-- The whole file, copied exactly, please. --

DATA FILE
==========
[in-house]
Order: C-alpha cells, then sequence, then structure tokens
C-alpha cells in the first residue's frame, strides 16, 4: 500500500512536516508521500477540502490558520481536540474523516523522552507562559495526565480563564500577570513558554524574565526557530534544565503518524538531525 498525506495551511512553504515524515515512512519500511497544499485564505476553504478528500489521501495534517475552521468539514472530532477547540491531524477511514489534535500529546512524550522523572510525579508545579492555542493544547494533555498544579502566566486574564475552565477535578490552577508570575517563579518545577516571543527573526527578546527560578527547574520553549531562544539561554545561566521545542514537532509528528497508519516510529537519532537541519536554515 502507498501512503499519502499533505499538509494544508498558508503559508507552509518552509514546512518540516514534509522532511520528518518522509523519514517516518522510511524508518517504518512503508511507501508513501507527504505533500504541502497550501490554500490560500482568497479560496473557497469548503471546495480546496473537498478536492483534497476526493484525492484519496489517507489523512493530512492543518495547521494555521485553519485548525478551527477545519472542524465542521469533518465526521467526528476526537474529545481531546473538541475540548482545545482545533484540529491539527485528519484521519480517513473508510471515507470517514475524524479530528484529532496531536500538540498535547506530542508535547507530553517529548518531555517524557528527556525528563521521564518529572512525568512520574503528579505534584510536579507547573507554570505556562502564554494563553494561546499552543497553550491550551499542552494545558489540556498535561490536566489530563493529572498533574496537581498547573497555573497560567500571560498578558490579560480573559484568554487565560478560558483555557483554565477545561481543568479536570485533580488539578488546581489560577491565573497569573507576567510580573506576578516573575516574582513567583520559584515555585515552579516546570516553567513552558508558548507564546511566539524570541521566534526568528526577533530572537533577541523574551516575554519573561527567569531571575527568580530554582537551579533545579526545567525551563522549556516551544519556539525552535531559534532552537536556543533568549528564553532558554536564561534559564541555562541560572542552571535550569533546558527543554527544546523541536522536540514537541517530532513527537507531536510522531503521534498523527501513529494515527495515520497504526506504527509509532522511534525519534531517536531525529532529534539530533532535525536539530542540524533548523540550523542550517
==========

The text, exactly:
[in-house]
Order: C-alpha cells, then sequence, then structure tokens
C-alpha cells in the first residue's frame, strides 16, 4: 500500500512536516508521500477540502490558520481536540474523516523522552507562559495526565480563564500577570513558554524574565526557530534544565503518524538531525 498525506495551511512553504515524515515512512519500511497544499485564505476553504478528500489521501495534517475552521468539514472530532477547540491531524477511514489534535500529546512524550522523572510525579508545579492555542493544547494533555498544579502566566486574564475552565477535578490552577508570575517563579518545577516571543527573526527578546527560578527547574520553549531562544539561554545561566521545542514537532509528528497508519516510529537519532537541519536554515 502507498501512503499519502499533505499538509494544508498558508503559508507552509518552509514546512518540516514534509522532511520528518518522509523519514517516518522510511524508518517504518512503508511507501508513501507527504505533500504541502497550501490554500490560500482568497479560496473557497469548503471546495480546496473537498478536492483534497476526493484525492484519496489517507489523512493530512492543518495547521494555521485553519485548525478551527477545519472542524465542521469533518465526521467526528476526537474529545481531546473538541475540548482545545482545533484540529491539527485528519484521519480517513473508510471515507470517514475524524479530528484529532496531536500538540498535547506530542508535547507530553517529548518531555517524557528527556525528563521521564518529572512525568512520574503528579505534584510536579507547573507554570505556562502564554494563553494561546499552543497553550491550551499542552494545558489540556498535561490536566489530563493529572498533574496537581498547573497555573497560567500571560498578558490579560480573559484568554487565560478560558483555557483554565477545561481543568479536570485533580488539578488546581489560577491565573497569573507576567510580573506576578516573575516574582513567583520559584515555585515552579516546570516553567513552558508558548507564546511566539524570541521566534526568528526577533530572537533577541523574551516575554519573561527567569531571575527568580530554582537551579533545579526545567525551563522549556516551544519556539525552535531559534532552537536556543533568549528564553532558554536564561534559564541555562541560572542552571535550569533546558527543554527544546523541536522536540514537541517530532513527537507531536510522531503521534498523527501513529494515527495515520497504526506504527509509532522511534525519534531517536531525529532529534539530533532535525536539530542540524533548523540550523542550517